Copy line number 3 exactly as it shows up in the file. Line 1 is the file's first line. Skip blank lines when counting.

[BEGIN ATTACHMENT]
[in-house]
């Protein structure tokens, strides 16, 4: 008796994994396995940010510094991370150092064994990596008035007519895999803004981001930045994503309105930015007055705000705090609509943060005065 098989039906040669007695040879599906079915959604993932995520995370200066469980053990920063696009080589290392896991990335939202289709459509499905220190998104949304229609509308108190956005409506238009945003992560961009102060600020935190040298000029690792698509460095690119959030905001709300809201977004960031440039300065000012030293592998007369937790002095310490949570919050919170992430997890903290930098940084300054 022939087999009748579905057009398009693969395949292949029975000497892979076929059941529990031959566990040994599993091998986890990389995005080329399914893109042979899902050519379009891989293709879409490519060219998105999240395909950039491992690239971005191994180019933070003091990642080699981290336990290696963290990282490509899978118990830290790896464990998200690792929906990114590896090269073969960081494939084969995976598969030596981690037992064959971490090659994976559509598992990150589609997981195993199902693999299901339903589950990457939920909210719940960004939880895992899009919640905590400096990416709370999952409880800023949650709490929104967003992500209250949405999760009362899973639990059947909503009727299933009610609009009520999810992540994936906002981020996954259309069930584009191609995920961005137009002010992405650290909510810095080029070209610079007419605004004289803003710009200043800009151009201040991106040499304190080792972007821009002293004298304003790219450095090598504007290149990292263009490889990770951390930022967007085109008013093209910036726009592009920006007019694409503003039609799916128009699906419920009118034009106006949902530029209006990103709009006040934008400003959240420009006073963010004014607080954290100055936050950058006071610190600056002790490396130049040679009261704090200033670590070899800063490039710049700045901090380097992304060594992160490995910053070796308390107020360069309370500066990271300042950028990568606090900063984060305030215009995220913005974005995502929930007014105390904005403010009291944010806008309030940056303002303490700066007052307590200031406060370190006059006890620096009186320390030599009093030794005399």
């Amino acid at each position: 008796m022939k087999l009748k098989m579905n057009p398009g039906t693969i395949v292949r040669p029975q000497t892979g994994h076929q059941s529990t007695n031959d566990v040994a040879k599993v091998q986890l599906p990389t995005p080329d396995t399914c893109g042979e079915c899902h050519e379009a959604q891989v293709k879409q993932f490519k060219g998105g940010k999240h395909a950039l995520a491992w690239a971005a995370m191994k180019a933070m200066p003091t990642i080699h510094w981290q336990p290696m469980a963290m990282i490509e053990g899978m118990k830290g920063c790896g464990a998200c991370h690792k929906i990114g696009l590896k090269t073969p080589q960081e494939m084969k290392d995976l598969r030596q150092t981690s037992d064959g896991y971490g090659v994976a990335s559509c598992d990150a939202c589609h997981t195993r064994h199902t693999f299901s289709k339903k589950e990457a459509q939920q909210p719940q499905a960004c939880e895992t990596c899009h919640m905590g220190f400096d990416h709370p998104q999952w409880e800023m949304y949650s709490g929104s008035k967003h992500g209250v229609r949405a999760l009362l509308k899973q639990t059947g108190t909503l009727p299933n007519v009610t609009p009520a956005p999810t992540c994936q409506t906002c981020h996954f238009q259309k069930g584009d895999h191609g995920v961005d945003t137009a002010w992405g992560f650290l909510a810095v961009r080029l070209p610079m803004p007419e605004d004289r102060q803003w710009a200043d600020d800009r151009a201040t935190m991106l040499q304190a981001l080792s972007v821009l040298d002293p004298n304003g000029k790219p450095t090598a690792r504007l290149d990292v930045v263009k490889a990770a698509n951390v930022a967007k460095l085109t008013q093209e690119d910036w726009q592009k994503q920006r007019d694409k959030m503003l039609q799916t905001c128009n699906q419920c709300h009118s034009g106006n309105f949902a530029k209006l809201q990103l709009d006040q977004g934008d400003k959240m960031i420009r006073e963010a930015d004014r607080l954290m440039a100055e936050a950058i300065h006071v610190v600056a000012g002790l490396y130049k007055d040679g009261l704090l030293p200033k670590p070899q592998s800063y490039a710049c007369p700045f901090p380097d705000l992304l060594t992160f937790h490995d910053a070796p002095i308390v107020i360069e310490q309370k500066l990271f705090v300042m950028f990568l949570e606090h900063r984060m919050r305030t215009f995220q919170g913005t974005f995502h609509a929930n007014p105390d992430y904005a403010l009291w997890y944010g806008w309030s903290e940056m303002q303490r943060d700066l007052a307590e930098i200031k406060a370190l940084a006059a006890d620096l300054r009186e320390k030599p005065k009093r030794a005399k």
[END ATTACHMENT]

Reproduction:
């Amino acid at each position: 008796m022939k087999l009748k098989m579905n057009p398009g039906t693969i395949v292949r040669p029975q000497t892979g994994h076929q059941s529990t007695n031959d566990v040994a040879k599993v091998q986890l599906p990389t995005p080329d396995t399914c893109g042979e079915c899902h050519e379009a959604q891989v293709k879409q993932f490519k060219g998105g940010k999240h395909a950039l995520a491992w690239a971005a995370m191994k180019a933070m200066p003091t990642i080699h510094w981290q336990p290696m469980a963290m990282i490509e053990g899978m118990k830290g920063c790896g464990a998200c991370h690792k929906i990114g696009l590896k090269t073969p080589q960081e494939m084969k290392d995976l598969r030596q150092t981690s037992d064959g896991y971490g090659v994976a990335s559509c598992d990150a939202c589609h997981t195993r064994h199902t693999f299901s289709k339903k589950e990457a459509q939920q909210p719940q499905a960004c939880e895992t990596c899009h919640m905590g220190f400096d990416h709370p998104q999952w409880e800023m949304y949650s709490g929104s008035k967003h992500g209250v229609r949405a999760l009362l509308k899973q639990t059947g108190t909503l009727p299933n007519v009610t609009p009520a956005p999810t992540c994936q409506t906002c981020h996954f238009q259309k069930g584009d895999h191609g995920v961005d945003t137009a002010w992405g992560f650290l909510a810095v961009r080029l070209p610079m803004p007419e605004d004289r102060q803003w710009a200043d600020d800009r151009a201040t935190m991106l040499q304190a981001l080792s972007v821009l040298d002293p004298n304003g000029k790219p450095t090598a690792r504007l290149d990292v930045v263009k490889a990770a698509n951390v930022a967007k460095l085109t008013q093209e690119d910036w726009q592009k994503q920006r007019d694409k959030m503003l039609q799916t905001c128009n699906q419920c709300h009118s034009g106006n309105f949902a530029k209006l809201q990103l709009d006040q977004g934008d400003k959240m960031i420009r006073e963010a930015d004014r607080l954290m440039a100055e936050a950058i300065h006071v610190v600056a000012g002790l490396y130049k007055d040679g009261l704090l030293p200033k670590p070899q592998s800063y490039a710049c007369p700045f901090p380097d705000l992304l060594t992160f937790h490995d910053a070796p002095i308390v107020i360069e310490q309370k500066l990271f705090v300042m950028f990568l949570e606090h900063r984060m919050r305030t215009f995220q919170g913005t974005f995502h609509a929930n007014p105390d992430y904005a403010l009291w997890y944010g806008w309030s903290e940056m303002q303490r943060d700066l007052a307590e930098i200031k406060a370190l940084a006059a006890d620096l300054r009186e320390k030599p005065k009093r030794a005399k």